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June 06, 2011

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Zaira Rahman

Very true! One must always be careful with what we write and express...we never know how things will turn out to be.

Phil Woodford

Yeah, what would your mom say? It's as good a benchmark as any.

Traci Hayner Vanover

Agreed! As I said to your post on FB, while I don't agree with his antics, I would have had more respect for him if he'd just come out and said, "Yep, it's me. What's your point?"

I believe someone needs to do some social media training with our Congress. Interested, David? :-)

David Meerman Scott

Thanks Zaira and Phil.

Traci, I actually saw that video of the apology in the US Capital. I had been in the Senate Chamber just prior to it. Yeah, I'd love to do some coaching of our representatives.

@Scott__Rose

I do not censor myself or tweet to my followers AS IF I were tweeting to my mother because I'm not tweeting to my mother - that's not what I'm here to do. I don't care if a politician is sending private photos to a woman of interest. It's none of my business and I have better things to do. Anyone hacking and spreading private photos is actually saying more about themselves than the poor dope that sent them.

David Meerman Scott

@Scott_Rose - I don't care about the private photos either.

However my point is that anyone in a position where such photos being seen would harm their career or relationships shouldn't send them - politician, teacher, executive, coach, and many more. Nor when found out should they try to coverup. Those are the lessons I see here.

Fray Close

So where should we be sending our dirty messages then?

Todd Van Hoosear

The advice applies to more than just social networks, but any kind of sharing. Just assume that ANYTHING you say, write, photograph or videotape will eventually see the light of day. Information wants to be free, right? That applies to home movies, sexting, etc.

Highwick

I'm in the online reputation and privacy business and have dealt with some pretty serious secrets and situations for clients. I've also worked in electronic evidence collection relating to the aftermath of 9/11 and searched plenty of email, hard drives and websites. Absolutely agree that great care is needed and that too many don't understand where the data goes, or who stores it and for how long.

But I'm with Fray Close above. Humans are going to still act like humans. Emotions over logic. Urges over prudence.

What's needed is a safe, secure alternate identity capability for those who want it. Right now it can be done, but it's geeky and risky to pull off. I'm working on some ideas and projects to improve that. Privacy is the new black.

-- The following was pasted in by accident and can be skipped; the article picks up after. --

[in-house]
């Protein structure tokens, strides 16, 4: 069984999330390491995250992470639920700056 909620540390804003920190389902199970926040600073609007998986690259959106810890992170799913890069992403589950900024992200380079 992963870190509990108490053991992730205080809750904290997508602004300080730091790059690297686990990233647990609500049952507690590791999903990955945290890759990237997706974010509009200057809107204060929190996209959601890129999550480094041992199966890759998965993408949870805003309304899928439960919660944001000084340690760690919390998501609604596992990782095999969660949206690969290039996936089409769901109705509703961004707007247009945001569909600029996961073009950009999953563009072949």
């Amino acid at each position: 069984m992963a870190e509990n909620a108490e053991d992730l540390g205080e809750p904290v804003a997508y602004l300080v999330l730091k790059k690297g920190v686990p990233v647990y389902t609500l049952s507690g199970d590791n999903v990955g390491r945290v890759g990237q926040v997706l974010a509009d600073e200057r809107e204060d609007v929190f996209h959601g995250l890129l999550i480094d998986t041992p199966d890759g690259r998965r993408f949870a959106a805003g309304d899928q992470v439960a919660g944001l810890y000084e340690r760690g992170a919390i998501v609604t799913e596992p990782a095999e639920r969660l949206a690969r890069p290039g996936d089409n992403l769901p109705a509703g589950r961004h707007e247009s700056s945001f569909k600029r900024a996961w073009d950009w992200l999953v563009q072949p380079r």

Gruv Media

It's amazing that very public figures still fail to realize the public nature of social media. Don't be a weiner http://bit.ly/jT6vzm

Fray Close

Exactly! Come on, we are going to do it. Sure it shouldn't be on social networks and all, but it is convenient. It isn't like I have state secrets or anything, but is anything safe? Sure once in a while we send a DM to our twitter timelines and feel stupid (dirty or not), but email gets hacked, how safe is the cloud, facebook, twitter blah blah blah. We don't actually have ANY privacy anywhere. And if you go make a place that should be, isn't that the prime place to get hacked?
Should we just throw in the towel and decide well nothing is secure, might as well go with what we have..
And while I don't care about Weiner, I do find the whole thing funny because come on we have all sent a dirty tweet or had something in our phone we didn't want to go out over twitter. But as a society should we actually CARE if he did it?

Remco Janssen

Well, actually this guy is just being plain dumb. But, the point you make is an excellent one and cases like these, David, help us - business professionals - understand more how social networking works. Or doesn't work, for some ;-).

For one of my clients, I'm drafting what should be the best social media guidelines in the industry (kidding), and the vital line that my client really really liked, was the sentence: treat all information shared via social media as though it was public. Even if your settings are set to Friends Only. This post really proves my point, thanks!

David Meerman Scott

Fra, I'm with you on society. But it is a reality that we in the marketing and PR game need to work within.

Highwick - interesting indeed. I'd like to know more.

Todd and Remco -- you are both very savvy PR people. Like me, I bet you see this sort of silly behavior all the time. All we can do is advise. People will still be people.

Al Pittampalli

The world is rapidly moving towards transparency, and away from privacy. We can fight it all we want, but it's inevitable. It baffles me that someone so intelligent, could do something so dumb. Good post.

Mary Mancera

Thanks David for more great perspective. I always tell my clients to treat Social Media like traditional media. Don't say anything you don't want blasted in a headline!

Internet Marketing Review

I totally agree that social networks are never private because of the fact that they can be intrude or hack by other people. Thus, we must be responsible on choosing information that will be posted on your page.

Jodi Kaplan

Politicians never seem to learn that the coverup is worse than the crime. Do something dumb? Admit it and move on.

Jagadguru Kripalu Parishat

One reason that many people are wary of uploading their photos or videos to a social networking site like Facebook is because they are concerned about retaining the copyright to their work.

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